On the eve of the US presidential election, experts at Princeton university decided that Donald Trump had a 1 per cent chance of being elected. Before the last general election, Populus, the opinion poll firm, gave David Cameron a 0.5 per cent chance of winning a majority. Much is made of the need to look at ‘the data’ when considering political arguments, but so often it is a wildly inaccurate guess with a decimal point at the end to give an aura of scientific specificity. So when we read that Jeremy Corbyn has just a 17 per cent chance of becoming prime minister, this does not mean that the election is in the bag. The Tories are still quite capable of blowing it.
It’s understandable that voters have misgivings about Theresa May. She has retreated from much that was appealing about David Cameron’s conservatism: the social justice agenda, for example, and the education reform that was achieving such good results in non-selective schools. She positioned herself as ‘strong and stable’, only to conduct humiliating U-turns — on her first Budget, and on the so-called ‘dementia tax’ in her manifesto — because she had not thought through the policies. This doesn’t necessarily make her a bad leader, but it does cast doubt over her claim to be steely and resolute.
Her manifesto copied too much Labour Party policy, snarling at business and stealing Ed Miliband's much-derided proposal of an energy price cap. If this was a strategy to attract Labour voters, then it seems to have failed. Instead the opinion polls show an extraordinary surge support for Jeremy Corbyn's party: the latest YouGov poll shows the Tory lead reduced to three vulnerable points, down from 20 points since the campaign started. She has not sold conservatism in this campaign, but sold herself instead. Her popularity ratings certainly were impressive, but there is more to the Conservative Party. Yet has had almost nothing to say on school reform, the deficit, defence, the jobs miracle or the other issues in which her party has a strong story.
But she is, alas, quite right to say that the choice in this general election is between a Conservative government and a far-left Labour leader who would do immense damage to this country. Mr Corbyn is weighed down by a history of supporting extremists; his fiscal policies are far to the left of any party which has won an election in Britain since the 1970s. He lost a vote of confidence among his own MPs. And yet a week before polling day, the Conservatives are suffering a crisis of confidence, with some polls suggesting that Mrs May could lose her majority. The two-party political system is returning, to Labour’s benefit.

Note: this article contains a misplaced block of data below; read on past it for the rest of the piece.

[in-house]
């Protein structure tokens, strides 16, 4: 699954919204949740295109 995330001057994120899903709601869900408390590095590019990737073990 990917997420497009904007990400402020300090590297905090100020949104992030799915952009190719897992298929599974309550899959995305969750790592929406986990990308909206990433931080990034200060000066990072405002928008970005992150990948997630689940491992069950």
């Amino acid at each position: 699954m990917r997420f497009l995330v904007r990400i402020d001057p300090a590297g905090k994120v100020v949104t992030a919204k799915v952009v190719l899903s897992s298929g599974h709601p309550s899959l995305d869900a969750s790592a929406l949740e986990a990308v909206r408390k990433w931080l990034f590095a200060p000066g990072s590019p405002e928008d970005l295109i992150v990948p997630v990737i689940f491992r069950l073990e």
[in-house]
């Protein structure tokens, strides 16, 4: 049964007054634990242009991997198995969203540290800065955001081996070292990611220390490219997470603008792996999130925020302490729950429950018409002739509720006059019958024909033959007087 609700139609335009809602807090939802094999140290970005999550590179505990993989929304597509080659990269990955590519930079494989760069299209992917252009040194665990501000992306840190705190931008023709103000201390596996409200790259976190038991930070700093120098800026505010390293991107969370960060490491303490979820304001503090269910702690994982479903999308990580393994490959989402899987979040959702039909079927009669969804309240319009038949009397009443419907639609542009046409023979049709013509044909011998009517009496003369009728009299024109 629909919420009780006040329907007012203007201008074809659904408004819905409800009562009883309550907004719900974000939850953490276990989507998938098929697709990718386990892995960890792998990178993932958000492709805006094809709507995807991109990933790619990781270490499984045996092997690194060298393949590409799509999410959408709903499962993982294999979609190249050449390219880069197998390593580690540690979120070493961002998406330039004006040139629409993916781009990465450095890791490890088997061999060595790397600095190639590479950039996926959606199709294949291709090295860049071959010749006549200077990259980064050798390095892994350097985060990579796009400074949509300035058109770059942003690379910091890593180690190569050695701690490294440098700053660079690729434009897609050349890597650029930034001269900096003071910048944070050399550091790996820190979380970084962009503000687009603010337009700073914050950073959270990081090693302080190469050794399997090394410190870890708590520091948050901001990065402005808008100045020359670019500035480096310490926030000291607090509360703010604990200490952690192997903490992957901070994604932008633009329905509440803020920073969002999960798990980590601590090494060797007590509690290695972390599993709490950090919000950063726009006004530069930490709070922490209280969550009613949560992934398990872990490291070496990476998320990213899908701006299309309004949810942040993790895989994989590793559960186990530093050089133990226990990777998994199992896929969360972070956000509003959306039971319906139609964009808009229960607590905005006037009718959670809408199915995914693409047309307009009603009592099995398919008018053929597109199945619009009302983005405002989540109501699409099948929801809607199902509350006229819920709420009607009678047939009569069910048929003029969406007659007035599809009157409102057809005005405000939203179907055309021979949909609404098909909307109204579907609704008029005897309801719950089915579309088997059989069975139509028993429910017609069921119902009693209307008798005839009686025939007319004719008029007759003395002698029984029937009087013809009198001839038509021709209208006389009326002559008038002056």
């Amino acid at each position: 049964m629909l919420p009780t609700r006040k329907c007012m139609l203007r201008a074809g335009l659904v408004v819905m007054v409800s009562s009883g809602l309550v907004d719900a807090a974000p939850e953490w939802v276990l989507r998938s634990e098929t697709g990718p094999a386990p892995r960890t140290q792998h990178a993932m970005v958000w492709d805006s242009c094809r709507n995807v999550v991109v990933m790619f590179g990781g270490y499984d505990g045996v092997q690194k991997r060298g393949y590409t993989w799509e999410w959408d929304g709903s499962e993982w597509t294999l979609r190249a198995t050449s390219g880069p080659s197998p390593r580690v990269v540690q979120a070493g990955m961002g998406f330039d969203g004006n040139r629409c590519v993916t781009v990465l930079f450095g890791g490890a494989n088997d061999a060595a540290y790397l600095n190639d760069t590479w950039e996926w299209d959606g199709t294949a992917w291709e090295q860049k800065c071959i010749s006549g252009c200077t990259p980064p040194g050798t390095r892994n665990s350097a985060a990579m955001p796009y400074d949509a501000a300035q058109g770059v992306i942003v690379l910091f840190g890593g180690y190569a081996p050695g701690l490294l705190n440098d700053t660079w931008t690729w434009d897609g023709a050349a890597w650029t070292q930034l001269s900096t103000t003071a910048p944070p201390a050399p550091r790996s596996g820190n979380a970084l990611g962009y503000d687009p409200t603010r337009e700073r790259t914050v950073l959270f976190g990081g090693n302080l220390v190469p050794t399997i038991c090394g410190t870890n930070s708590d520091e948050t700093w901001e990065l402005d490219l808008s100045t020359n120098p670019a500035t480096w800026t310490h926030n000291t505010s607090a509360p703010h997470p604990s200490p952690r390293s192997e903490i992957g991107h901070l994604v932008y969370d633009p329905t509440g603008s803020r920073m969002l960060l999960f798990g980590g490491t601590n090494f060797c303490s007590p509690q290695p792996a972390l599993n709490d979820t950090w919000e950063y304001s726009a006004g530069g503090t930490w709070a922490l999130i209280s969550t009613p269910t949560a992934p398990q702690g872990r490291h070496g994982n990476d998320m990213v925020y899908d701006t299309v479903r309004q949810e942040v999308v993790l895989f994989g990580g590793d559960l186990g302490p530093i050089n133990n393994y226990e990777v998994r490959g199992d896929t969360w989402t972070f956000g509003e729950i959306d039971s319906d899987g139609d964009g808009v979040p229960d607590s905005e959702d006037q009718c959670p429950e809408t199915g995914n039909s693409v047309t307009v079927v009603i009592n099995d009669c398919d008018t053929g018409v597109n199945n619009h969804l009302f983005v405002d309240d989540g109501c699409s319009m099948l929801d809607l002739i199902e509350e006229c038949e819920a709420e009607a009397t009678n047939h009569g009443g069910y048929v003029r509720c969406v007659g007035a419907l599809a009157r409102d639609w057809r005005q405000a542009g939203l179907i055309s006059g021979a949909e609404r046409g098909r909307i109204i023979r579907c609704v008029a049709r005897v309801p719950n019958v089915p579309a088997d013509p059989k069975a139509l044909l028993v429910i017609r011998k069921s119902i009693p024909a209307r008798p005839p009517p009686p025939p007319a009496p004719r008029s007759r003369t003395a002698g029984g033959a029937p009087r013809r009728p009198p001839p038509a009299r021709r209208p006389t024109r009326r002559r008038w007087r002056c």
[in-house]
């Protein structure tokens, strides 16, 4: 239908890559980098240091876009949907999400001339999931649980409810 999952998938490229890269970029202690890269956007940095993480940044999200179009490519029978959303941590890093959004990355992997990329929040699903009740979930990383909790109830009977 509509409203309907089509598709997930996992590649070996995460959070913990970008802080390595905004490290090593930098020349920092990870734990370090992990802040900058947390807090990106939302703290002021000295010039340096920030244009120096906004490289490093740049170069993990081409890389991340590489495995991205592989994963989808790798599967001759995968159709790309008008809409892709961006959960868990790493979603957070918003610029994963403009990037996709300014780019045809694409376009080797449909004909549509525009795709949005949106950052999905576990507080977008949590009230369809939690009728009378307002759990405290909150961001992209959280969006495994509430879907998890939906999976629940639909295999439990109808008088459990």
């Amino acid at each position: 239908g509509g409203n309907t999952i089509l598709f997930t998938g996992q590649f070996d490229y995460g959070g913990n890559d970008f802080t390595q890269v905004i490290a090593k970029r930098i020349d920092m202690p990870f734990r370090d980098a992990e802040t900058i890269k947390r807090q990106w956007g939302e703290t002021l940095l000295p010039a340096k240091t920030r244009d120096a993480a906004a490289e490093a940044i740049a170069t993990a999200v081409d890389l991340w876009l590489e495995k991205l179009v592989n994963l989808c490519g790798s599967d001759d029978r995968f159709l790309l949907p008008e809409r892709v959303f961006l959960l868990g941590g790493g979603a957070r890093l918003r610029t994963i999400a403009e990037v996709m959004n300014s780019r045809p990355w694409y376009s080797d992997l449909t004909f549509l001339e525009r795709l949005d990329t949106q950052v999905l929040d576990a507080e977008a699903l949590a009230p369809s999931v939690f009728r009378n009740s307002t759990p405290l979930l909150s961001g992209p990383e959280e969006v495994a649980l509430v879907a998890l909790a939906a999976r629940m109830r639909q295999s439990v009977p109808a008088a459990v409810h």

The tragedy of Mrs May’s social care proposal was that it was the right policy based on the right premise: that those who can afford to pay for their care should do so. It was a bold argument to bring to a political campaign: it could have been defended. Yet it emerges that no one in the cabinet had any warning about this policy, so no one was prepared for it. Mrs May has learned the hard way that a party leader needs to work with front-bench colleagues, rather than a couple of trusted advisers. Her failure to widen her circle (or triangle) of trust is her biggest single weakness. The ‘dementia tax’ debacle was the direct result.
If May is to succeed as Prime Minister, she needs to reassess her relationship with her cabinet, and bring in competent ministers with their own ideas and the ability to implement their own agendas. At times, it seems that she values loyalty over talent — a dangerous trait that does not sit well with the British system of cabinet government. The social care issue should have been addressed with candour. There isn’t enough cash to pay for the care of the elderly while simultaneously protecting everyone’s inheritance. The government should have laid out a few options and challenged others to come up with better ideas. Had that been done, we might have ended up with a policy much the same as that laid out in the manifesto, only one that was accepted far more widely.
Similar thought needs to be put into the Brexit process: at the end, huge areas of competence will be handed back to Britain. The government will need a strategy to deal with and take advantage of that. What EU-inspired legislation will we want to keep and what will we want to reform? How much free trade can Britain handle? Should we still impose tariffs on imported sugar or lamb, and if not, is the benefit to consumers a price worth paying for the pain that will be suffered by producers? We deserve more than a back-of-an-envelope response.
This is no time to get bogged down in political minutiae. Token promises of workers’ representation on boards won’t please the unions, but it will increase regulatory burdens for companies. Freeing business from over-regulation was one of the main reasons for Britain voting to leave the EU; so why look for pettifogging laws of our own to impose? What the country needs is a shameless message that it is out to attract business, not to outdo the EU’s social chapter.
If, as expected, Theresa May walks back into Downing Street next Friday morning, she is going to need political friends. She is going to need colleagues who would die in the last ditch for her and an agenda for people to rally around. Her approach to the general election campaign has been based on the opposite conceit: that she is a leader who is larger than her party. If she can disabuse herself of that notion, Mrs May can lead a government which will have deserved electoral victory on its own merits, not — thanks to a weak leader of the opposition — by default.
At the start of this campaign, Mrs May said that Jeremy Corbyn had a realistic chance of victory. This was laughed off but now, due to her mistakes, it is terrifyingly plausible. As a result, it is not safe to abstain in this election. If only to save the Prime Minister from herself, it is necessary to vote Conservative next week.